Irbesartan can be combined with yet other blood pressure medicines if your pressure remains too high.
Irbesartan does not cure high blood pressure, it merely keeps it under control.
Irbesartan is a combination medication prescribed to treat high blood pressure.
Combinations such as Irbesartan are usually prescribed only when treatment with a single medication fails to lower blood pressure sufficiently.
If you have high blood pressure, you must take Irbesartan regularly for it to be effective.
One component, irbesartan, belongs to a class of blood pressure medications that prevents the hormone angiotensin II from constricting the blood vessels, thereby allowing blood to flow more freely and keeping blood pressure down.
Since blood pressure declines gradually, it may be several weeks before you get the full benefit of Irbesartan and you must continue taking it even if you are feeling well.
The other component, hydrochlorothiazide, is a diuretic that increases the output of urine, removing excess fluid from the body and thus lowering blood pressure.
Irbesartan side effects that you should report to your health care professional or doctor as soon as possible:
More common side effects may include:
- Swelling due to water retention;
- Muscle and bone pain;
Less common side effects may include:
- Urinary tract infection;
- Upper respiratory infection;
- Swelling in the mouth or face;
- Sore throat;
- Sinus abnormality;
- Runny nose;
- Rapid heartbeat;
- Muscle cramps;
- Jaundice (yellow skin or eyes);
- Indigestion and heartburn;
- Dizziness when standing up;
- Chest pain;
- Abnormal urination;
- Abdominal pain;
Irbesartan is contraindicated if you have any of the following conditions:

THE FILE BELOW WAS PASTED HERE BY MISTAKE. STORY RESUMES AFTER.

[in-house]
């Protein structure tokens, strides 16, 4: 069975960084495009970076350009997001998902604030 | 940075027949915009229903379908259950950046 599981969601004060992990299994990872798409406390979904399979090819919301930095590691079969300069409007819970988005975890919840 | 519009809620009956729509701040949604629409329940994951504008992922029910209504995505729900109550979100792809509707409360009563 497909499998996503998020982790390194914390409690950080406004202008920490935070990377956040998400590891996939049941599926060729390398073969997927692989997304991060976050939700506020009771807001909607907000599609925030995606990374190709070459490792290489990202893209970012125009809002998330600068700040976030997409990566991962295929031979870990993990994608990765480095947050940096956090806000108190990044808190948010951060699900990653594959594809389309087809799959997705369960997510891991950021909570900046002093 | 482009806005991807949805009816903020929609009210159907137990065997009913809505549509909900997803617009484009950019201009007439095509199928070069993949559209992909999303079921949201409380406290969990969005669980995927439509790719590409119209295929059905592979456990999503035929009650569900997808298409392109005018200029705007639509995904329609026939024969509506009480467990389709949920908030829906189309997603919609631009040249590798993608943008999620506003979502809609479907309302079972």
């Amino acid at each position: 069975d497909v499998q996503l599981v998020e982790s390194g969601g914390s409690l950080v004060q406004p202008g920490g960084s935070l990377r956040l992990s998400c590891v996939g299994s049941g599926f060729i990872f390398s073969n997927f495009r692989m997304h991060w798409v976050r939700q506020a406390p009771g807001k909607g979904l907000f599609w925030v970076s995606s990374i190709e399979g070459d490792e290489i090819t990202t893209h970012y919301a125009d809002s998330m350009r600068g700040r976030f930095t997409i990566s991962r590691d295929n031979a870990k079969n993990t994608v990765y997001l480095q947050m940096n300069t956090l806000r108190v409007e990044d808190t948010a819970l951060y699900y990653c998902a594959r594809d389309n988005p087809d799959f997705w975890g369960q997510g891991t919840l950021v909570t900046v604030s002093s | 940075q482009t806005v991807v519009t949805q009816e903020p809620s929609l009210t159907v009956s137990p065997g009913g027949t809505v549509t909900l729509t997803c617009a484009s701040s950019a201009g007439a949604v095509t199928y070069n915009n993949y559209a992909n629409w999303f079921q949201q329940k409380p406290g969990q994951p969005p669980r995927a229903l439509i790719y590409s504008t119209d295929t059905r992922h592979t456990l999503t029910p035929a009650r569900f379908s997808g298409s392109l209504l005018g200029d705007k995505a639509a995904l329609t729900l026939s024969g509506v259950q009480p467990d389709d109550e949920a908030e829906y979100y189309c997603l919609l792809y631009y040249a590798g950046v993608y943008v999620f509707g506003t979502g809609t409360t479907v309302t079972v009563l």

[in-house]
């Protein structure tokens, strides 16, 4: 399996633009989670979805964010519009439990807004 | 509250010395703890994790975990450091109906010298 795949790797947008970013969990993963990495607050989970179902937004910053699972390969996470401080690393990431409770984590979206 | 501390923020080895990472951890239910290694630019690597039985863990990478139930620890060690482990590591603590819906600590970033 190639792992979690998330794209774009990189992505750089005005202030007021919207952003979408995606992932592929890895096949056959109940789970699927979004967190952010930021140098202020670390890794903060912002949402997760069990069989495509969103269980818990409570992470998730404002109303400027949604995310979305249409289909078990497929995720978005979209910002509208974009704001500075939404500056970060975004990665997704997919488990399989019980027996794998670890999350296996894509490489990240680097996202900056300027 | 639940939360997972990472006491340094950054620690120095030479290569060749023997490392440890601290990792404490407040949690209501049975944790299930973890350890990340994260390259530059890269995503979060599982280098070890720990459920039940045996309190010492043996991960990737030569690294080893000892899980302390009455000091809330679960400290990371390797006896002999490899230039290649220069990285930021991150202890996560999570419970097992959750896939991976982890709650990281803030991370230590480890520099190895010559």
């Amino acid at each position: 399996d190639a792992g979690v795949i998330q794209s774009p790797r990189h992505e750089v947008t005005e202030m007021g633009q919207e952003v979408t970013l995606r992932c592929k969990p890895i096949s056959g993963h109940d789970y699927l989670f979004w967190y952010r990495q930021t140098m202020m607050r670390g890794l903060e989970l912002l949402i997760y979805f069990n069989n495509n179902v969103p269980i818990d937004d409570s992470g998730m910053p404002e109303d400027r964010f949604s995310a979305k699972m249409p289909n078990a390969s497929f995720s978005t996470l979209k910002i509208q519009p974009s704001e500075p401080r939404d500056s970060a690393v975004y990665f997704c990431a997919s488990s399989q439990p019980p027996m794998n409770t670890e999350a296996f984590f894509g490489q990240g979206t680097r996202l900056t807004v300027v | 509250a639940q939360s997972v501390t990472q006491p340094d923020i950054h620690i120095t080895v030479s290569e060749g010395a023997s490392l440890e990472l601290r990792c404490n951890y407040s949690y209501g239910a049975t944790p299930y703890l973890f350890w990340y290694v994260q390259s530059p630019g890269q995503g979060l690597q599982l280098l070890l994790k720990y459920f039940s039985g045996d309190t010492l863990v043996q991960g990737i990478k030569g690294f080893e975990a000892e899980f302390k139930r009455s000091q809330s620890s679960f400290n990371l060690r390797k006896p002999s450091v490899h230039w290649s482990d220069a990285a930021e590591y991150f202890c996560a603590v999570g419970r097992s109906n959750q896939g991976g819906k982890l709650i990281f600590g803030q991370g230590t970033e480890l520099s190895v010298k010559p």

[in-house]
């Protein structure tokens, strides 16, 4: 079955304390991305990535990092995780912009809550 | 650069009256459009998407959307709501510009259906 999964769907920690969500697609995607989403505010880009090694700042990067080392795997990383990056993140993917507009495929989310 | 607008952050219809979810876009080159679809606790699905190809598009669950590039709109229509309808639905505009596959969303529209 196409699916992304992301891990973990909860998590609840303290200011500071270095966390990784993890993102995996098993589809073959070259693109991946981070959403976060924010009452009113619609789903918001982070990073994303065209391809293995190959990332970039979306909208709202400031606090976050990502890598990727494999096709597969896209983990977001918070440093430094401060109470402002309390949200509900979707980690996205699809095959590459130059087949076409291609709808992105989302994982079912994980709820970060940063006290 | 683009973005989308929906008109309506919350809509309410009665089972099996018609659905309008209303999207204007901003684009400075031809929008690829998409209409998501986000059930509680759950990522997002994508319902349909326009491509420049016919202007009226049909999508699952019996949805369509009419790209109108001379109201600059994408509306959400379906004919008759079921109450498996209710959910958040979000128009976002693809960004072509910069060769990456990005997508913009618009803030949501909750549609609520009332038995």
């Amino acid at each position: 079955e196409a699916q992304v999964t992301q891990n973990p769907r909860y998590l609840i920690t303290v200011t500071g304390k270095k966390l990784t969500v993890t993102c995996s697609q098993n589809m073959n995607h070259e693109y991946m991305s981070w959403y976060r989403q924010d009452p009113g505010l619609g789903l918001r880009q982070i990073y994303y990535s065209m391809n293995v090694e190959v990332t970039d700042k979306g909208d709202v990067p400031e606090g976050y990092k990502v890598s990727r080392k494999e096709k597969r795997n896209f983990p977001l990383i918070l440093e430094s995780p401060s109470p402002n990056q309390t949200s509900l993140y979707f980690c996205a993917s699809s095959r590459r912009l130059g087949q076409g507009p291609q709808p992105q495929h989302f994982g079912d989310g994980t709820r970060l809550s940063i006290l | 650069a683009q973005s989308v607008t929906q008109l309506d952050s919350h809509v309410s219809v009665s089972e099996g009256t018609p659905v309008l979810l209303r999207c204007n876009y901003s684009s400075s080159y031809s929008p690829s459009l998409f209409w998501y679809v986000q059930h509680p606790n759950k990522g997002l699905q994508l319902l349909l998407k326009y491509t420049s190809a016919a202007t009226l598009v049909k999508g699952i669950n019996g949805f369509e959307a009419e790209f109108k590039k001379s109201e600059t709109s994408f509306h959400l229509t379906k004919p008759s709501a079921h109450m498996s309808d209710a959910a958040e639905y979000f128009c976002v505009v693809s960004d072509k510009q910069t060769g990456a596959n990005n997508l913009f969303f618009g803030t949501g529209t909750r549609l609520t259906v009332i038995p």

- If Irbesartan gives you an allergic reaction;
- If you actually faint;
- If you are already taking insulin or oral diabetes drugs;
- If you have an allergy to sulfa drugs;
- If you have bronchial asthma or a history of allergies;
- If you have liver or kidney disease, diabetes, gout, or lupus erythematosus;
- If your blood pressure drops excessively, you may feel light-headed or faint, especially during the first few days of therapy;
- If your body is short of fluid;
- If you're unable to urinate;
Do not take Irbesartan with any of the following drugs:
- Steroids such as prednisone;
- Other blood pressure medications such as procardia xl and tenormin;
- Oral diabetes drugs such as diabinese, diabeta, and glucotrol;
- Nonsteroidal anti-inflammatory drugs such as aleve, anaprox, and motrin;
- Narcotic painkillers such as demerol, tylenol with codeine, and percocet;
- Lithium (eskalith, lithobid);
- Colestipol (colestid);
- Cholestyramine (questran);
- Barbiturates such as phenobarbital and seconal;
- Adrenocorticotropic hormone (acth);
Irbesartan tablets come in two strengths:
300 milligrams irbesartan with 12.5 milligrams hydrochlorothiazide
150 milligrams irbesartan with 12.5 milligrams hydrochlorothiazide
It will take 2 to 4 weeks for Irbesartan to reach its maximum effectiveness.
The usual starting dose of Irbesartan is 1 lower-strength tablet daily.
If your blood pressure does not respond to the initial dosage, your doctor may increase the dosage to 1 higher-strength tablet or 2 lower-strength tablets taken once a day.
Any medication taken in excess can have serious consequences.
Information on Irbesartan overdosage is limited, but extremely low blood pressure and an unusually rapid or slow heartbeat are likely signs of an overdose.
Other signs may include:
- Dry mouth;
- Excessive thirst;
- Muscle cramps;